Halothane, isoflurane, and fentanyl increase the minimally effective defibrillation threshold of an implantable cardioverter defibrillator: First report in humans

Avi A. Weinbroum*, Aharon Glick, Yitzchak Copperman, Tamar Yashar, Valery Rudick, Ron Flaishon

*Corresponding author for this work

Research output: Contribution to journalArticlepeer-review

Abstract

Placing an implantable cardioverter defibrillator (ICD) involves the induction of ventricular fibrillation, whereupon the minimally effective defibrillation energy threshold (DFT) is determined. We evaluated the effects of 0.7% halothane, 1% isoflurane, or 1.5 μg/kg of IV fentanyl during N2O/oxygen-based general anesthesia (GA) or those of subcutaneous 1.5% lidocaine plus IV 0.35 mg/kg of propofol on the DFT during ICD implantation in humans (n = 20 per group). Thirty minutes after the first set of DFT measurements under such conditions, the inhaled anesthetics were withdrawn, and all three GA groups received fentanyl 1 μg/kg IV (second set). A third set was taken 30 min later, before the GA patients awakened and when only N2O/oxygen was delivered for GA. The lidocaine plus propofol patients were given the same IV propofol bolus 1 min before each fibrillation/defibrillation trial and at the same time points as the three GA groups. The first DFTs were 16.1 ± 2.2 J (halothane), 17.7 ± 2.7 J (isoflurane), 16.4 ± 2.9 J (fentanyl), and 12.9 ± 3.8 J (lidocaine plus propofol) (P = 0.01). The second set of DFTs were significantly lower than the first sets for the halothane (P = 0.01) and isoflurane (P = 0.02), but not the fentanyl or lidocaine plus propofol, regimens. The third DFTs were significantly (P < 0.01) lower than the first ones for the three GA groups, but not for the lidocaine plus propofol patients. Thus, halothane, isoflurane, and fentanyl increased DFT values during ICD implantation in humans, whereas lidocaine plus intermittent small-dose IV propofol minimized these thresholds.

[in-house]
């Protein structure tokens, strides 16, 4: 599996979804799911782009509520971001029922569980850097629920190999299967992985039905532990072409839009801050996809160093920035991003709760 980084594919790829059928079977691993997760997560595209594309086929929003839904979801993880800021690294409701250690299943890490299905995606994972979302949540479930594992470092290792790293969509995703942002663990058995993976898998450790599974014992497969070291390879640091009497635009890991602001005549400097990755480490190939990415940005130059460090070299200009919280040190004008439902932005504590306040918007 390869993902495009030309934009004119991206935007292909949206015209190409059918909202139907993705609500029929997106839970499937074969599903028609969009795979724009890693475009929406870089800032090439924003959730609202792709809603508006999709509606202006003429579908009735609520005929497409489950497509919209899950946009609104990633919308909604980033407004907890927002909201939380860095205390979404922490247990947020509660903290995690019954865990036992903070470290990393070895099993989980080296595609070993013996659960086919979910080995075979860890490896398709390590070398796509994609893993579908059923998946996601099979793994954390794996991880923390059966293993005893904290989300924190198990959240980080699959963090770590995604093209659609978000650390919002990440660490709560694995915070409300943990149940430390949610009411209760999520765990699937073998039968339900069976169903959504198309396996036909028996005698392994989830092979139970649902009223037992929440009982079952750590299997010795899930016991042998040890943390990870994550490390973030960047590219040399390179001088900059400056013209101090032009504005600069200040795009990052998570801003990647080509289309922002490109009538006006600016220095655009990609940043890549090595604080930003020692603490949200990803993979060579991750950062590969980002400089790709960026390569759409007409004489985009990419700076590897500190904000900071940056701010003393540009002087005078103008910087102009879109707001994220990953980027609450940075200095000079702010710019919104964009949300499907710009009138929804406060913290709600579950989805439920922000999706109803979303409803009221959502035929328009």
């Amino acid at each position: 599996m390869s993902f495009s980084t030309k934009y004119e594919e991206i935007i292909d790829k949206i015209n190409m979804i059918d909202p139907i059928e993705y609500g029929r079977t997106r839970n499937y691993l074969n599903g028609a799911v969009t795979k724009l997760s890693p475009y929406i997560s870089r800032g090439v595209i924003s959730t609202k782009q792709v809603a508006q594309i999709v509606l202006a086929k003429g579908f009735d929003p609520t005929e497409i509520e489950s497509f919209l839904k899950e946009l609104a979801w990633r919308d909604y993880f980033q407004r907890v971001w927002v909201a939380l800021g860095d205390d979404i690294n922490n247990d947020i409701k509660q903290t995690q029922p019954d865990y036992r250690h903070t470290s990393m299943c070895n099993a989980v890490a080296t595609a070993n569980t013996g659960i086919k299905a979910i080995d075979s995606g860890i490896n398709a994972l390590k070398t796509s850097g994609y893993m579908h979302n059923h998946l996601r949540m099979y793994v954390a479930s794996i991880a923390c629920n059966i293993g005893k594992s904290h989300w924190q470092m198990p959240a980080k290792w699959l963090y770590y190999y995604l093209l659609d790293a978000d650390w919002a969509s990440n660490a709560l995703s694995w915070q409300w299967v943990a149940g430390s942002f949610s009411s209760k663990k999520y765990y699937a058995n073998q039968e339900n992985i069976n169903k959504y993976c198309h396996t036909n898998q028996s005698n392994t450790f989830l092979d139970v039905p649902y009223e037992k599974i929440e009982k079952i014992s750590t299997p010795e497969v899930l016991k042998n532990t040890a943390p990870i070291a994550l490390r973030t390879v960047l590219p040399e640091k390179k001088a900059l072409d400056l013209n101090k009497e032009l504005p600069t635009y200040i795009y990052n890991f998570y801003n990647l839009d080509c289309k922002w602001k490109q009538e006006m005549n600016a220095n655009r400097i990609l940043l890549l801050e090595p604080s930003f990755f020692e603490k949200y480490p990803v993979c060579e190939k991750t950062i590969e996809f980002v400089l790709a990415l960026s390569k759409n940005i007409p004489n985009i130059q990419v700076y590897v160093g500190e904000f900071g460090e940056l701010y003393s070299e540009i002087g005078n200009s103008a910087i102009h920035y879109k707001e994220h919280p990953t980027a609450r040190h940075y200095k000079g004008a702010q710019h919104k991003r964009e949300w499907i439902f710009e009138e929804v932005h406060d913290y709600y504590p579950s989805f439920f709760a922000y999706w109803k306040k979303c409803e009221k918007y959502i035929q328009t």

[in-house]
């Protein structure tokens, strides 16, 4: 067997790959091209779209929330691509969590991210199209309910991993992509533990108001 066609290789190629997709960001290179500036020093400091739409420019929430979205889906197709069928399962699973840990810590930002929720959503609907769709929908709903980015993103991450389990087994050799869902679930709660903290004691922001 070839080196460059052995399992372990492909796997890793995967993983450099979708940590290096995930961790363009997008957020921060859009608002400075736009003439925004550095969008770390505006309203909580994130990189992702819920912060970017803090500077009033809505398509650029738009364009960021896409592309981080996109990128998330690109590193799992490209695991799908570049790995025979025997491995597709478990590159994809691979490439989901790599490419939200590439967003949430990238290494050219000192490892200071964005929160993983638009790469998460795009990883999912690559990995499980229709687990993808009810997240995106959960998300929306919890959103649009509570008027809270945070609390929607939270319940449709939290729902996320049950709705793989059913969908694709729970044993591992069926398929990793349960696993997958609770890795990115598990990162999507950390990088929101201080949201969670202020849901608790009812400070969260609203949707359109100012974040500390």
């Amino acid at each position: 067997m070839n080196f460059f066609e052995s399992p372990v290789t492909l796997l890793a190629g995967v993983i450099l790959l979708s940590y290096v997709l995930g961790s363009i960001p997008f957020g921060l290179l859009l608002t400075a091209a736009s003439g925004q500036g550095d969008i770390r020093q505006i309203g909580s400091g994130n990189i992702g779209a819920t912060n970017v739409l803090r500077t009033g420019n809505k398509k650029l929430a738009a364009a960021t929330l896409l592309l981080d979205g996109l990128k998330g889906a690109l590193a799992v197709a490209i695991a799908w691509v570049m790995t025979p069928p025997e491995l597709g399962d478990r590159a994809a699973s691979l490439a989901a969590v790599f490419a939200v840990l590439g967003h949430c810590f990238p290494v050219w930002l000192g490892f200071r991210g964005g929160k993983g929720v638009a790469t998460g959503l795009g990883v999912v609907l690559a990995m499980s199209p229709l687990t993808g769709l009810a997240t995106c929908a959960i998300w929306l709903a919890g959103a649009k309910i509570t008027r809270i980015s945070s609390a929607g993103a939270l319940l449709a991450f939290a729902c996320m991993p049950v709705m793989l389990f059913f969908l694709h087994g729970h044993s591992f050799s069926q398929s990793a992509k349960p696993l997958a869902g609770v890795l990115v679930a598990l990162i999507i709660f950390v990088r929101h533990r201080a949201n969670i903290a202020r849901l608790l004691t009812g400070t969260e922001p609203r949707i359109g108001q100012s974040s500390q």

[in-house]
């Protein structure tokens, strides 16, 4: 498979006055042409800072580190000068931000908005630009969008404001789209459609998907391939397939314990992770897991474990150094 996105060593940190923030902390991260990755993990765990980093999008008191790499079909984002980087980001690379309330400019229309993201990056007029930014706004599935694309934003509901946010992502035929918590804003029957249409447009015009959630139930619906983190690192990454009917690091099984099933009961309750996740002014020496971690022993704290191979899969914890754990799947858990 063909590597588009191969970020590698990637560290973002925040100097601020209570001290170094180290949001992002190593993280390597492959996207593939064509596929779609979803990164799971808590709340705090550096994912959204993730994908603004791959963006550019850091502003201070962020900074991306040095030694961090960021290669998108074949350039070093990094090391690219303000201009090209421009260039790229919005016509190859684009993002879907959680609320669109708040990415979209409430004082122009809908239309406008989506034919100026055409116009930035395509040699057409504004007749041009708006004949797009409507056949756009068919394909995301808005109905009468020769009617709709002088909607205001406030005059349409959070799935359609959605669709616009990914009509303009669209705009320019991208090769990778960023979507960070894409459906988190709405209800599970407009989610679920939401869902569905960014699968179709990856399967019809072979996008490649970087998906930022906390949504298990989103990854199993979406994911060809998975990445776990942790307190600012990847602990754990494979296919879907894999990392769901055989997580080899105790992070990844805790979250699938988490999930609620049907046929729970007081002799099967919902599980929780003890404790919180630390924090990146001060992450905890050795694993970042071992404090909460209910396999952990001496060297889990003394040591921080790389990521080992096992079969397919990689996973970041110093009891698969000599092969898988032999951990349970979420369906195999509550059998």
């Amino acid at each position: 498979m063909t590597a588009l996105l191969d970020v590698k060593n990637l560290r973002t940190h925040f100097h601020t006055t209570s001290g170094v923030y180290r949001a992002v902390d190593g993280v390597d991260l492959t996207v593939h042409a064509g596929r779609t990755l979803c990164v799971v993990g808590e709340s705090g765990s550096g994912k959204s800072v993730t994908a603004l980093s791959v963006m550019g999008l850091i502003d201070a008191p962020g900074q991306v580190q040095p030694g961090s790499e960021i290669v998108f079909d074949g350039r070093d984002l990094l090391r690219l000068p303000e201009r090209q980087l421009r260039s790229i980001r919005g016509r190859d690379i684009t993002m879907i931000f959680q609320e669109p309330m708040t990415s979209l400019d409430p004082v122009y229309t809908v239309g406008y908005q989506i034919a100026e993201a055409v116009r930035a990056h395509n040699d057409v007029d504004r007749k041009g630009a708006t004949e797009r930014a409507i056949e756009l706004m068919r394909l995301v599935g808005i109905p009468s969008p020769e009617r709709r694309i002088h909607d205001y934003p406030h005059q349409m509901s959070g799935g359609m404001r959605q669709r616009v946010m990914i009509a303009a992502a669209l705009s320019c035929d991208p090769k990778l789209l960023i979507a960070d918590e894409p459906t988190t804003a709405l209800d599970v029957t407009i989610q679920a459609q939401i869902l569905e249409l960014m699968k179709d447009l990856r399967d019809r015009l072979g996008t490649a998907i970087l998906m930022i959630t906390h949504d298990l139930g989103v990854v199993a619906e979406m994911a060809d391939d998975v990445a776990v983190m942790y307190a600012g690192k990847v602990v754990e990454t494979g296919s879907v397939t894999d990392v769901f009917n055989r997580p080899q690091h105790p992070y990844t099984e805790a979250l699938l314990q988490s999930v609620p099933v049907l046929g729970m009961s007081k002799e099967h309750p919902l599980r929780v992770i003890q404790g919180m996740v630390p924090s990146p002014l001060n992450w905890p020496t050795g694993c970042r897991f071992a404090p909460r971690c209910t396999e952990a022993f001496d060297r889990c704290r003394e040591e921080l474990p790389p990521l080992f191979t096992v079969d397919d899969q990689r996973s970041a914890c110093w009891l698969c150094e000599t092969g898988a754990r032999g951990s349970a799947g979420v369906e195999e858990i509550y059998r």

Original languageEnglish
Pages (from-to)1147-1153
Number of pages7
JournalAnesthesia and Analgesia
Volume95
Issue number5
DOIs
StatePublished - 1 Nov 2002
Externally publishedYes

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